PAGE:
“We started off the game as well as we could [have],” Bloomgren said. “For ten minutes, we played our kind of football, and did the things we needed to do. Then I have no idea what switched, but we quit doing our jobs, and quit doing the things we were supposed to do.”

Rice looked to rebound from their loss to UNT the next week, when they were scheduled to face the University of Texas, El Paso, but that game was eventually cancelled due to COVID-19 cases within the UTEP program.

Rice turned to their next opponent, undefeated Marshall, then ranked the No. 15 team in the country by the AP. Marshall entered the game averaging 37.4 points per game, and beating their opponents by an average of over 27 points. Rice went on the road and shut out Marshall, winning 20-0. In addition to holding Marshall scoreless and forcing five turnovers, the Rice defense got a score of their own, when senior safety Naeem Smith returned one of Rice’s five interceptions on the day for a touchdown. Rice’s offense, led by redshirt freshman quarterback JoVoni Johnson who was starting in place of the injured Collins, tacked on 13 points of their own to secure the upset. The Owls entered the game as 24-point underdogs, in what was their first win over a ranked opponent since 1997.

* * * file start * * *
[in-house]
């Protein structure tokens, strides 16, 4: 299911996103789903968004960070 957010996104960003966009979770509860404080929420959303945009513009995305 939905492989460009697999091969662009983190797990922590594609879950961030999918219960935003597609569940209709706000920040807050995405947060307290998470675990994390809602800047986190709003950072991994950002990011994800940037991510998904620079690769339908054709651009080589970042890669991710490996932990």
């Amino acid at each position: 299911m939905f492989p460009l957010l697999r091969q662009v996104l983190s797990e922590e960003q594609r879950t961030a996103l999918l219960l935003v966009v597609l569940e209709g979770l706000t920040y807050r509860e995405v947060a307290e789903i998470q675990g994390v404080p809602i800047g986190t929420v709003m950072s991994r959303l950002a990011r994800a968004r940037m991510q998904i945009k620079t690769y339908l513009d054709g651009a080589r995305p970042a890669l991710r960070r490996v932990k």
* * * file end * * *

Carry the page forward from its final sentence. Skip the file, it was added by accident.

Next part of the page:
“This is the way we believe we can win games,” Bloomgren said of his team’s performance against Marshall. “Play a physical style of football with a great defense, pound the rock and control the clock. When the defense is playing like that, it makes everything better.”

Following the upset, Rice closed out their season against the University of Alabama, Birmingham on Saturday. Rice got out to an early lead, and went into halftime up 13-7, but two long touchdown passes from UAB quarterback Tyler Johnston in the first five minutes of the third quarter gave UAB a 21-13 lead. Rice, still playing without Collins, was unable to take the lead back, and lost 21-16. The loss dropped the Owls to 2-3 on the season, putting them out of contention for a bowl game.